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Global Health Students Study HIV Care in Nigeria

13 September 2012 No Comment

The faculty-student team in Dagiri, Nigeria. Joshua Okundaye is second from right. Greta Sanchez is fifth from left and Robi Rawl is third from right (Photo provided by IHVN).


Collaborating across campuses and across continents, social work students and faculty from the University of Maryland, Baltimore (UMB) and the University of Maryland, Baltimore County (UMBC) recently traveled to Nigeria to pursue studies in international research.

The group conducted its work in Abuja City and its environs from June 9 to 30 under the guidance of Llewellyn Cornelius,  PhD, LCSW, professor, University of Maryland School of Social Work, and Joshua Okundaye, PhD, LCSW-C, LICSW, associate professor, UMBC Department of Social Work. Together the two teach an advanced global health disparities research course that draws students who are earning a master’s degree from the School of Social Work or an undergraduate degree from UMBC.

For four of the 11 enrolled in the spring semester class, the course culminated in a firsthand look at the challenges and rewards of international research. They are UMB students Robi Rawl and Emily Van Oeveren; and UMBC students Valeria Castrillo and Greta Sanchez.

They learned about psychosocial research being conducted by the Institute of Human Virology, Nigeria (IHVN), which is an affiliate of the Institute of Human Virology at the University of Maryland School of Medicine in Baltimore.

“It’s one thing to talk about research in class; it’s another to see what they do,” says Cornelius, referring to the students’ observation of techniques used by IHVN, a multicultural, complex organization that has 61 sites in Nigeria. “We were able to witness cultural considerations relating to HIV care and disparities,” he says.

Cornelius and Okundaye—who was born in Nigeria—typically supervised teams made up of two students on daily trips to participating IHVN sites, the University of Abuja Teaching Hospital (UATH) in Gwagwalada, a town 29 miles from Abuja City, or the Mararaba Medical Center in Mararaba, 14 miles from Abuja City. 

At the UATH and the Mararaba Medical Center, students interviewed women known as “mentor mothers,” because of their outreach to childbearing women like themselves who are HIV-positive. The mentors seek to prevent spread of the virus that causes AIDS through timely intervention with pregnant women, their children, and families within their communities, engaging them in Prevention of Mother to Child Transmission support groups, and helping secure pre- and postnatal care.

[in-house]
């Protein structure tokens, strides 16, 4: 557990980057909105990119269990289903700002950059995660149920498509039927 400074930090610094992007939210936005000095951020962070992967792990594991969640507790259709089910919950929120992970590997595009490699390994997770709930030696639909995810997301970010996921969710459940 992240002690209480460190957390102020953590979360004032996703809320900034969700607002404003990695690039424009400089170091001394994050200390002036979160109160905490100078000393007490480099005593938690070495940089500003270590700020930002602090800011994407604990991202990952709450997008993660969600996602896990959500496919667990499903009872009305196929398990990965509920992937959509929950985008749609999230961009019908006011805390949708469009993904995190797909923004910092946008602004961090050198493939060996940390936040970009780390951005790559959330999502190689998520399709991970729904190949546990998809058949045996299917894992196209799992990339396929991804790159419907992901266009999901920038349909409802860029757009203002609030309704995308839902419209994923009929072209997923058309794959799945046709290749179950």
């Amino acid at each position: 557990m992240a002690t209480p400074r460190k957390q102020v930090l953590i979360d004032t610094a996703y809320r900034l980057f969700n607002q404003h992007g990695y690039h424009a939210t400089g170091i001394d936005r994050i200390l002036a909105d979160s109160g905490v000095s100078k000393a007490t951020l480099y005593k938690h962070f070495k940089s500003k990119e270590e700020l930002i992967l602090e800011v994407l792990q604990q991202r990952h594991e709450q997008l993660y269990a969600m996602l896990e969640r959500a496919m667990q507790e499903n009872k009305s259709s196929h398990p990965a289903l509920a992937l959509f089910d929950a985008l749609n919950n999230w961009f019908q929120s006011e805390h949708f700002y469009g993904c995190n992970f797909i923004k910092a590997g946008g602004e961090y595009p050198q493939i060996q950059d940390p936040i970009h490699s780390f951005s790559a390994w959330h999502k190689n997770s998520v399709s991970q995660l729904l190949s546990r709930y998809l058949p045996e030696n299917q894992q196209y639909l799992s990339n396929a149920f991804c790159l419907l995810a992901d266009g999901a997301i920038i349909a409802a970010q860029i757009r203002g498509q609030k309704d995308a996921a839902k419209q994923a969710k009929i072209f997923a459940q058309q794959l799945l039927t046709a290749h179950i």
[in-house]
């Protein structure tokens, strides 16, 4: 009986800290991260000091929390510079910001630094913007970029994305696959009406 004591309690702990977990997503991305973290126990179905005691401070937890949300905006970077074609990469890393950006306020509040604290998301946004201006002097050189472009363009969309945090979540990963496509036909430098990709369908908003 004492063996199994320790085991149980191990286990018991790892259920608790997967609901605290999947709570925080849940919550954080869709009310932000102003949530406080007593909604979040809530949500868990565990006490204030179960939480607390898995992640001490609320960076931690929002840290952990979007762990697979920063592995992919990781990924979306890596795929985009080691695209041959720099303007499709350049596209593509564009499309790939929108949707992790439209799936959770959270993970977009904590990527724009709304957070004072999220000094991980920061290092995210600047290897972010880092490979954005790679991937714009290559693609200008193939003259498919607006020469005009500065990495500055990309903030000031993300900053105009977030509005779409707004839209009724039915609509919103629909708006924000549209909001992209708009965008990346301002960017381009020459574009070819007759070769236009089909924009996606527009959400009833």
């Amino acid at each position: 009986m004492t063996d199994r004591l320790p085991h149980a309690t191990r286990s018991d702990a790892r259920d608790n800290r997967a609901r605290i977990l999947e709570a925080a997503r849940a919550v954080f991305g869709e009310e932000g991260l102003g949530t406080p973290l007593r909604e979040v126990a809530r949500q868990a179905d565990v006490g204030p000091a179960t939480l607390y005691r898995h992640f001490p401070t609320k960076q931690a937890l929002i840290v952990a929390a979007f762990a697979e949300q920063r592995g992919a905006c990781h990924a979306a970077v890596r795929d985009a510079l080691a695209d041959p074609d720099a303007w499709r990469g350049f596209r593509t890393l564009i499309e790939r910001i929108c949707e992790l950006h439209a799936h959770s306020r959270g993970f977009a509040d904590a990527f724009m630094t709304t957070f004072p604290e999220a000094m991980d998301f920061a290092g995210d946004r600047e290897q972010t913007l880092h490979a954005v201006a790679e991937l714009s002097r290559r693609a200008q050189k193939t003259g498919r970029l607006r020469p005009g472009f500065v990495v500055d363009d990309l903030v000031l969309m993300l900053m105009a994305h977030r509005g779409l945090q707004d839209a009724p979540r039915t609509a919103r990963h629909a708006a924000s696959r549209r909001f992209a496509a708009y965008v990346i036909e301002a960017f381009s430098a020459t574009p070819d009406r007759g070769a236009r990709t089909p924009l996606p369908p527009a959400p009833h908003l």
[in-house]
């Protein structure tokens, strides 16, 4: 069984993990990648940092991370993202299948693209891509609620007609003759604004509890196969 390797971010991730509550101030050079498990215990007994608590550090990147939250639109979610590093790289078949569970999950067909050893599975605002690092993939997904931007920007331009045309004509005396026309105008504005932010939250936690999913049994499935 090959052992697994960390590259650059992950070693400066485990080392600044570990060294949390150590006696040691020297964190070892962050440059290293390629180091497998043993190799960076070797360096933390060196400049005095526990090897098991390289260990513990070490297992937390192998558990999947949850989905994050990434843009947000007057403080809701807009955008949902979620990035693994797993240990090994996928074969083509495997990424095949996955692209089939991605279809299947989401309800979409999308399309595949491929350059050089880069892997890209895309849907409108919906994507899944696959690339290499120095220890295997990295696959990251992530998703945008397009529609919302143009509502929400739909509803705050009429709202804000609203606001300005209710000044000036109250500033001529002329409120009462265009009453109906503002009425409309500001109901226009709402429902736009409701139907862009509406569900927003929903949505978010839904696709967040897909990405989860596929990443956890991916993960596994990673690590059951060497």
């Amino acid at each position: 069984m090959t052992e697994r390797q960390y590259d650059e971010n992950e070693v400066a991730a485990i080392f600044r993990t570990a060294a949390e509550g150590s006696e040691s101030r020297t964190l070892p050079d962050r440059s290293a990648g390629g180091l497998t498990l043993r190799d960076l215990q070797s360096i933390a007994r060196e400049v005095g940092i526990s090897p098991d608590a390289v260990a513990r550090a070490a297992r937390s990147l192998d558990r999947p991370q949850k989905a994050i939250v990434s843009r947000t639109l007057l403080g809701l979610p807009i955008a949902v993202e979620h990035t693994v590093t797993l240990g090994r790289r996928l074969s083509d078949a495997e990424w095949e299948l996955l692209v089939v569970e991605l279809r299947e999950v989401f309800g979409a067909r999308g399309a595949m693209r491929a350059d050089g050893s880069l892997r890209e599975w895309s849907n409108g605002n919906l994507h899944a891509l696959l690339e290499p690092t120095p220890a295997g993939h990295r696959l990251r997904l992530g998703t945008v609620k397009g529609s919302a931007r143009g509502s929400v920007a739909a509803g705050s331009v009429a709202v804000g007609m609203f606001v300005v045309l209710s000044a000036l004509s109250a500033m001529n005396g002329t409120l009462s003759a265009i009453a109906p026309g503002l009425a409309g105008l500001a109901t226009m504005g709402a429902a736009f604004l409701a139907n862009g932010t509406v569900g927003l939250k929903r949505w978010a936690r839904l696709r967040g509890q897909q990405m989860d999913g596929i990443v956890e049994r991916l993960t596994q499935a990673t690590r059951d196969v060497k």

“It was incredibly humbling to be in the presence of these women. Each one has turned a devastating situation into a lifesaving mission,” says Rawl of the mentors and their trainees.

The students also examined psychosocial data from the files of more than 100 HIV-positive patients, and presented a review of published social work research related to international HIV/AIDS that had been compiled by all those taking the UMB/UMBC course.

The group also went to a church; a government office; and Poorest of the Poor Centre, Anawim Home—a home in Gwagwalada that organizes activities for orphans and street children, commercial sex workers, people with mental illness, and pregnant women living with HIV/AIDS.

Castrillo mentioned the various locations in Nigeria in her observations on the value of a social work career. She says she learned that “the psychosocial assessment and support systems are vital” in treating HIV/AIDS.

The 2012 trip was the first of what is expected to be a series of collaborations between the two University System of Maryland institutions and IHVN. Gabou Mendy, MD, MPH, TM, director of IHVN’s Office of Clinical and Community Programs and assistant professor of medicine at the IHV, has been instrumental in facilitating the studies. He says the interaction has had a positive impact upon IHVN by providing its staff “broadened social services tools and assessments to augment medical case management, collaborative research in social sciences, and advocacy with officials of the Nigerian Federal Ministry of Women’s Affairs and Social Welfare.”  

Mendy adds: “The students also had a perspective of Nigeria that is not always evident from established impressions and recent news reports.”

The program was made possible in part by Richard P. Barth, PhD, MSW, dean, School of Social Work; Carolyn Tice, PhD, associate dean and program chair of the baccalaureate social work department at UMBC; Emilia Iwu, MSN, APNC, IHVN staff member, and assistant professor, School of Nursing; and Jody Olsen, PhD, MSW, visiting professor, School of Social Work, and director of UMB’s Student Center for Global Education.

To see a photos from the global health students’ trip to Nigeria, visit http://umvoice.com/photo-galleries/nigeria-2012.

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